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SWIFT sanctions could hurt Russia – but pain would also be felt by the West

Cutting Russia off from the SWIFT global payments system would be one of the toughest sanctions the West could impose.

But it would also involve pain for foreign banks and other creditors that do business with the country.

The system, which has its headquarters in Belgium, is used by more than 11,000 financial institutions in more than 200 countries and territories to send money and information to each other.

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Armoured vehicles believed to be crossing Ukraine border

It is an important cog in the world’s financial system and overseen by central banks in the United States, Japan and Europe.

Ukraine’s foreign minister has called for Russia to be cut off from SWIFT and that call has been backed by other governments including the Czech Republic.

There has been a clear reluctance more broadly to do so.

However, a senior US official has said Washington is not taking SWIFT sanctions off the table.

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The move would damage Russia’s economy immediately and in the long term.

It would cut Russia off from most international financial transactions, including international profits from oil and gas production, which in all accounts for more than 40% of the country’s revenue.

Ukraine's Foreign Minister Dmytro Kuleba speaks during a meeting of the U.N. General Assembly on the situation between Russia and Ukraine, at the United Nations Headquarters in Manhattan, New York City, U.S., February 23, 2022. REUTERS/Carlo Allegri
Ukraine’s foreign minister has called for SWIFT sanctions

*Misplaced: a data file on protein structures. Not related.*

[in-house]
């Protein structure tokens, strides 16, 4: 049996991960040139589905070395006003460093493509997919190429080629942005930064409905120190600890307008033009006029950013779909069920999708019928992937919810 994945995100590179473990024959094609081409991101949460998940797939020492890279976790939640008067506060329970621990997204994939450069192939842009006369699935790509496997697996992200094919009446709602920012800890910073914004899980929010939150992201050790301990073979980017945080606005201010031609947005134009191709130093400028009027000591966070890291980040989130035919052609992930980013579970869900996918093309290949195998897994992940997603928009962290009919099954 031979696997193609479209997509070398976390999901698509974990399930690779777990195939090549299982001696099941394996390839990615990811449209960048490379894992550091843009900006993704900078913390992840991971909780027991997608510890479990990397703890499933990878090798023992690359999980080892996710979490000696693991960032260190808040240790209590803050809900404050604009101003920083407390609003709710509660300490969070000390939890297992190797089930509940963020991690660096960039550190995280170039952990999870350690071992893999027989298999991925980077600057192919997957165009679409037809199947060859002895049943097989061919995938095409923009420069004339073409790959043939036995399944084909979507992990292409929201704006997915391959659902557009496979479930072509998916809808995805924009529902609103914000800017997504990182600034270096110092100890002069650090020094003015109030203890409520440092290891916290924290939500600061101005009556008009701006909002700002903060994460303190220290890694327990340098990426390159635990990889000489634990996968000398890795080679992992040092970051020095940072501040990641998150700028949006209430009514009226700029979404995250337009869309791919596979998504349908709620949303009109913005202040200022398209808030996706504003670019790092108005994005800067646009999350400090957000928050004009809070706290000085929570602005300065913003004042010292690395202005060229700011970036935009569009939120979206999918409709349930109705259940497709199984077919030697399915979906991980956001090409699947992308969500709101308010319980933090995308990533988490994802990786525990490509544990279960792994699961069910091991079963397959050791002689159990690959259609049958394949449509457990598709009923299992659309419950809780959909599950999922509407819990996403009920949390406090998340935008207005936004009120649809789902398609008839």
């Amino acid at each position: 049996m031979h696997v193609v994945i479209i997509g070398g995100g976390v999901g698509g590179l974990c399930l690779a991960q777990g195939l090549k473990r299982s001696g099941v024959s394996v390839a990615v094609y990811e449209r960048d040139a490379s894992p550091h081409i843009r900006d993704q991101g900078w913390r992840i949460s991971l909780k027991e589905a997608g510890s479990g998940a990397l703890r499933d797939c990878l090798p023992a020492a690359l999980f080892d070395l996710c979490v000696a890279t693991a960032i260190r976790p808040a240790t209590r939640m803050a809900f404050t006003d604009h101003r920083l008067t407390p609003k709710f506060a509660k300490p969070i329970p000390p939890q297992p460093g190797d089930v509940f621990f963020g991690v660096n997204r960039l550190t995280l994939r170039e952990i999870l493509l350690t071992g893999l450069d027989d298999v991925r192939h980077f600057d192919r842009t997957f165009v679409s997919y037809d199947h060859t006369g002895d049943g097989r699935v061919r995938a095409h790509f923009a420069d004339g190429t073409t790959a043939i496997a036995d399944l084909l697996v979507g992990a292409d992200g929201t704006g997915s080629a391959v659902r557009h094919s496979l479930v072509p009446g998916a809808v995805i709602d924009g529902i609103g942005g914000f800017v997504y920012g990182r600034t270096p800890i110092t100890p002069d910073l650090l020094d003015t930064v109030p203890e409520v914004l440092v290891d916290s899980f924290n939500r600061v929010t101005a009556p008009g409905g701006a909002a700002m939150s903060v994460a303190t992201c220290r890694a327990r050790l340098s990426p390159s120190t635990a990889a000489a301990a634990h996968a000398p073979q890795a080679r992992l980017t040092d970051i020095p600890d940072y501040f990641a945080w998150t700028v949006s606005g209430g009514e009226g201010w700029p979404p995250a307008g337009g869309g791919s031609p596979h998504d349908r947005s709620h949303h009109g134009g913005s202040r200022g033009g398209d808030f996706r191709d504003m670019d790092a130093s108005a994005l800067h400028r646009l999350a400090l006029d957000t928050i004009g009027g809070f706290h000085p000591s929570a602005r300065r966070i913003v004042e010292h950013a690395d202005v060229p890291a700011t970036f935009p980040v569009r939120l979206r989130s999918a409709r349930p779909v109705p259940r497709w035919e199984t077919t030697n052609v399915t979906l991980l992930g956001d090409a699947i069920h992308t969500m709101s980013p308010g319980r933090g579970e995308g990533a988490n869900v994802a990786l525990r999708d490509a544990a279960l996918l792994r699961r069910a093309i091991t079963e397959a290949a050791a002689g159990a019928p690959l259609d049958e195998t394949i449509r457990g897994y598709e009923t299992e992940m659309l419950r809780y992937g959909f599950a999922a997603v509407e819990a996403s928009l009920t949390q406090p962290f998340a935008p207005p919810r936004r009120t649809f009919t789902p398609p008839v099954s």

But it would also make it tough for creditors to get their money back.

Among Western countries, the United States and Germany would stand to lose the most from such a move, as their banks are the most frequent SWIFT users with Russian banks, according to Maria Shagina at the Carnegie Moscow Center, a think-tank.

Bank of England governor Andrew Bailey told MPs this week that British banks had very limited exposure to Russia.

Read more: Inside Putin’s mind – Why is he invading Ukraine and what does he want?

In 2012, SWIFT disconnected Iranian banks as international sanctions tightened against Tehran over its nuclear programme.

Iran lost half its oil export revenue and 30% of its foreign trade, according to the Carnegie Moscow Center think-tank.

Russia has developed an alternative payments system that could be expanded to banks in foreign markets that have more friendly relations with Moscow.

It was developed after there were calls to cut its SWIFT access in 2014 when it annexed Crimea.

But the system has struggled to establish itself in international transactions.


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